Among Austin beer geeks, the word 'Treehugger' is spoken with awe and reverence. Memories of previous releases are discussed with misty-eyed wistfulness. Occasionally there'll be a feeding frenzy as one of the local beer bars announces that they're tapping a keg of this mysterious brew which they've had tucked away since Eisenhower was in the Oval Office, and once every three or four years strong men will weep openly and women will swoon as Live Oak announces that they're about to release a new vintage.
Get your handkerchiefs and smelling salts ready folks, it's that time again.
Okay, so maybe that was hyperbole, but to say this beer is merely a bit special is like saying Niagara Falls is just a lot of water. It doesn't convey the grandeur and the magnificence of the thing. As a beer style the barley wine is a beast. Usually brewed as a winter seasonal it's a boozy, complex beer, full of malty sweetness and is one of the most alcoholic of all the beer styles, which is no doubt how it got its name - barley wine. It's also a relatively recent addition to the beer spectrum, being only about 100 years old as a distinct named beer style (Bass No.1 Barley Wine was the first to be marketed as such), although its roots go back several centuries.
Strong, sweet, aged beers have been around since not long after English brewers began adding hops to ale, around the 14th or 15th century. Until then beer had to be drunk young because of spoilage, but hops are a preservative and brewers found that their beer last would longer. Gradually it was noticed that this aged beer developed a range of flavours that weren't there before, some because of chemical changes going on within the beer itself and others because of infection from organisms that were present in the wooden fermentation tanks, most importantly, various strains of Brettanomyces, a kind of yeast which has been mentioned in these pages before as being responsible for the funky, leathery, farmyard flavours present in Belgian sour ales and Lambics, and which has recently been taken up by several American breweries.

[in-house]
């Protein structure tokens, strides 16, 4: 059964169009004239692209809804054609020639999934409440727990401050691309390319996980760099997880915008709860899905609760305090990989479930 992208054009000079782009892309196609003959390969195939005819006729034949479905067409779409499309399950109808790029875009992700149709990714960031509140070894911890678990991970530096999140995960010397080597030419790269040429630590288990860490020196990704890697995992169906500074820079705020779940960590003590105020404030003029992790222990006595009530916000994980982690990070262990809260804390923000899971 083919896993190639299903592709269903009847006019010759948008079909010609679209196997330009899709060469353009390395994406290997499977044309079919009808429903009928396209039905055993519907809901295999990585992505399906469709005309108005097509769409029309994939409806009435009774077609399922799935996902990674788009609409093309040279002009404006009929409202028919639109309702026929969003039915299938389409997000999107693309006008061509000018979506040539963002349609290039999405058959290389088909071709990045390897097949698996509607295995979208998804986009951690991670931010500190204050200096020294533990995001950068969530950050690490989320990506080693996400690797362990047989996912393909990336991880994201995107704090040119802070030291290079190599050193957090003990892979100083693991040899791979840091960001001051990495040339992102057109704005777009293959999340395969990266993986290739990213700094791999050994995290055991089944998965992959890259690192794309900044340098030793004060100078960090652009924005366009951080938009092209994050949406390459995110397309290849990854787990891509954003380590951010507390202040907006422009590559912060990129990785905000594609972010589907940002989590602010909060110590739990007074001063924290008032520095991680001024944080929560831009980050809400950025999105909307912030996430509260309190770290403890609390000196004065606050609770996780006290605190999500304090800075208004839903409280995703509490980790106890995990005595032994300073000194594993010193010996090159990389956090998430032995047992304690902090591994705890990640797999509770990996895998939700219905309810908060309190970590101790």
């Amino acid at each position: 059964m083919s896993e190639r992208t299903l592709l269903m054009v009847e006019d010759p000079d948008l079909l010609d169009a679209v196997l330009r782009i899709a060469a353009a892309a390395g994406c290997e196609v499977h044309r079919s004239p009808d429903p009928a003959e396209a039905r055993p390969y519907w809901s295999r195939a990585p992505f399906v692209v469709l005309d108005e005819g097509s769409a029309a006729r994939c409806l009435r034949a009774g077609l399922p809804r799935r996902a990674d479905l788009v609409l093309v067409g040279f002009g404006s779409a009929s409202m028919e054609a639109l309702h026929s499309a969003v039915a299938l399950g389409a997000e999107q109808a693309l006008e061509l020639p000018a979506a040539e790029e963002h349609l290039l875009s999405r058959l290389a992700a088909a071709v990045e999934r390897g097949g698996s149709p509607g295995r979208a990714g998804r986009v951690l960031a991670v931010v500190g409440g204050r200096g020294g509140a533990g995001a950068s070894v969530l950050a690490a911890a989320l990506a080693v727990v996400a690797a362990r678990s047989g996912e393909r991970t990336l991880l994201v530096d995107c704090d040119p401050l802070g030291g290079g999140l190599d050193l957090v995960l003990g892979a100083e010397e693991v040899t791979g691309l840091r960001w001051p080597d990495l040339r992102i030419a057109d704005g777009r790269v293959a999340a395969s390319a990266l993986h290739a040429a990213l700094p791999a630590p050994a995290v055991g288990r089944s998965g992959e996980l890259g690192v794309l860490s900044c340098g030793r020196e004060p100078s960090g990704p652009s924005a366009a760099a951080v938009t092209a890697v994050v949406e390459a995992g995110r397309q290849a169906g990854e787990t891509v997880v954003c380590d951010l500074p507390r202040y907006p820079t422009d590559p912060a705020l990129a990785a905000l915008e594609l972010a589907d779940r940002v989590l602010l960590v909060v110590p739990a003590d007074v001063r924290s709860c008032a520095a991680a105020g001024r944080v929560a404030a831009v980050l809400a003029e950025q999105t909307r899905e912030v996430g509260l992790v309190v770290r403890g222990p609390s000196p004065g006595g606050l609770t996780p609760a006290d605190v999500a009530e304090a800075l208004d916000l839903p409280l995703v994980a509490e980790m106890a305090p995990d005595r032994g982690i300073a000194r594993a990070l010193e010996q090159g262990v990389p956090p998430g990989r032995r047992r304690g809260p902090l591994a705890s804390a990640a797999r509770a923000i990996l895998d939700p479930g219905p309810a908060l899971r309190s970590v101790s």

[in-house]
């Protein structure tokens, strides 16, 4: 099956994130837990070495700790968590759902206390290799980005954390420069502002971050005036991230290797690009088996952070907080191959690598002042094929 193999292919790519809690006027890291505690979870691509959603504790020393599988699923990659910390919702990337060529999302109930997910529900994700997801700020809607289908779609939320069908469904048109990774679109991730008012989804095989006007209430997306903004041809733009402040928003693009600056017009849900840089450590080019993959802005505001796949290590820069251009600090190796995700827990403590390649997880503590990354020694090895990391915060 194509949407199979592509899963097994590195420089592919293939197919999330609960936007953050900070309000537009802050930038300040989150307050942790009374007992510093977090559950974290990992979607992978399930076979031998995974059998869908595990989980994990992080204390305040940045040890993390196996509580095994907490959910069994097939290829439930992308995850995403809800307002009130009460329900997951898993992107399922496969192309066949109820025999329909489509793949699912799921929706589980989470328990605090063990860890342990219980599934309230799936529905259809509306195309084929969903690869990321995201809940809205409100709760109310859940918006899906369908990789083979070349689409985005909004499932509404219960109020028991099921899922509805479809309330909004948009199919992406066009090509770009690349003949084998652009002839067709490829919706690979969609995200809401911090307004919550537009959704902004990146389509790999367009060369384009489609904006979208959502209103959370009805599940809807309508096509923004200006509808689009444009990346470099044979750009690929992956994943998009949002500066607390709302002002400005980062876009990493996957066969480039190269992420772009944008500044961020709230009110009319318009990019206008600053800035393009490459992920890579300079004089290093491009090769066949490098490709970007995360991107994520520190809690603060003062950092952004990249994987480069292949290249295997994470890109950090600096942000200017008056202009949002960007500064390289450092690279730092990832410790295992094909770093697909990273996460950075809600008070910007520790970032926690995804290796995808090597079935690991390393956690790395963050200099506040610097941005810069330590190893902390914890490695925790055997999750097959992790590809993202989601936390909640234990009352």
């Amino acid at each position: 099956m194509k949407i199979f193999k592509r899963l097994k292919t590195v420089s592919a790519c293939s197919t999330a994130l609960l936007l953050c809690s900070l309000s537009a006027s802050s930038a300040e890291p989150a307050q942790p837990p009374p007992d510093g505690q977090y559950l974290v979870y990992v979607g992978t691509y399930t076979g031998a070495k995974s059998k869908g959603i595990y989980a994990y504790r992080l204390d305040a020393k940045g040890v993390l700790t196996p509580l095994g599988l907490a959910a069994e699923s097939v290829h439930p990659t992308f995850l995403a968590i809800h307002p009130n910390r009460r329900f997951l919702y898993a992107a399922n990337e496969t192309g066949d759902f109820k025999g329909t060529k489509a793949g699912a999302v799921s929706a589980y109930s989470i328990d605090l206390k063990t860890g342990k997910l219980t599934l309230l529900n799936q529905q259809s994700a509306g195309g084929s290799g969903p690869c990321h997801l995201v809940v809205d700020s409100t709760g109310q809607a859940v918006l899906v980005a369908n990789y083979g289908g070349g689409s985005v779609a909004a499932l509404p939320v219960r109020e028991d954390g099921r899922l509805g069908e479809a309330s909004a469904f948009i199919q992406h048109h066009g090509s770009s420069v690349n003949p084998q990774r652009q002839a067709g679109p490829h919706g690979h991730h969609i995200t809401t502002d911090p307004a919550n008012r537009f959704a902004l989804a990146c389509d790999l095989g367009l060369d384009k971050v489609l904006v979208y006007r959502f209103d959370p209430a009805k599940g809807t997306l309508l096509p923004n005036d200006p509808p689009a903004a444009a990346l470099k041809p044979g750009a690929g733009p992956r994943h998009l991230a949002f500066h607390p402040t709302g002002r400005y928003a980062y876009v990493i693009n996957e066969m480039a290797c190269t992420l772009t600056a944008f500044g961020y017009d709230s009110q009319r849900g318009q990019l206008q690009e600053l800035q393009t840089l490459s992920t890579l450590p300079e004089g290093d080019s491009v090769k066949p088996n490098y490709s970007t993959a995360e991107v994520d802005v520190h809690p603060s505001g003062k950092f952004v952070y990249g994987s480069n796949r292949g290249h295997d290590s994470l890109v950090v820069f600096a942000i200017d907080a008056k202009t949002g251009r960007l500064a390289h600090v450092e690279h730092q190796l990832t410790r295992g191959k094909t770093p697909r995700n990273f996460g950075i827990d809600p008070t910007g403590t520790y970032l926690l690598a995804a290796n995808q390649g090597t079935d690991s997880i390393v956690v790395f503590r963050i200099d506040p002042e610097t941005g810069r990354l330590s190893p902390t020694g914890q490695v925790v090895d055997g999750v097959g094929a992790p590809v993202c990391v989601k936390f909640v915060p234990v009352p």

This ageing process became a standard brewing practice, and as scientific knowledge gave us the information about exactly what was causing the changes in beer as it aged, an art, and not just for the high-end stuff. The poor man's drink of the time - London porter - was often aged in huge wooden vats for up to two years before being drunk.
So let's enjoy this superlative beer. Let me give you a heads up - we're serving it in half pints and you'll be cut off after two... if you can even drink that much! Chip McElroy, owner and founder of Live Oak, assures me that the ABV on this one is 12% and backs up his assertion by saying that it's been analysed and declared at 12% by the TABC, but I've seen it listed as anything from 12% to 13.5% in some places. I think we'll just say that it's 12%-ish. Whichever way you look at it, it's a big, big beer, both in alcohol content and flavour, with typical barley wine flavours of figs, raisins, toffee and sweet malt, plus the familiar vinous character that's often found in aged sweet ales (Live Oak brewed this beer just about a year ago and have been ageing it since then). Although classed as an American barley wine, suggesting a bigger hop profile and more bitterness than its English counterpart, the hops in Treehugger are quite muted.
Live Oak - one of the several reasons to be happy about being an Austin beer-lover.
Jim Hughes, Head Beer Nerd, Alamo South Lamar
“If I had all the money I’ve spent on drink… I’d spend it on drink.” ~ Sir Henry Rawlinson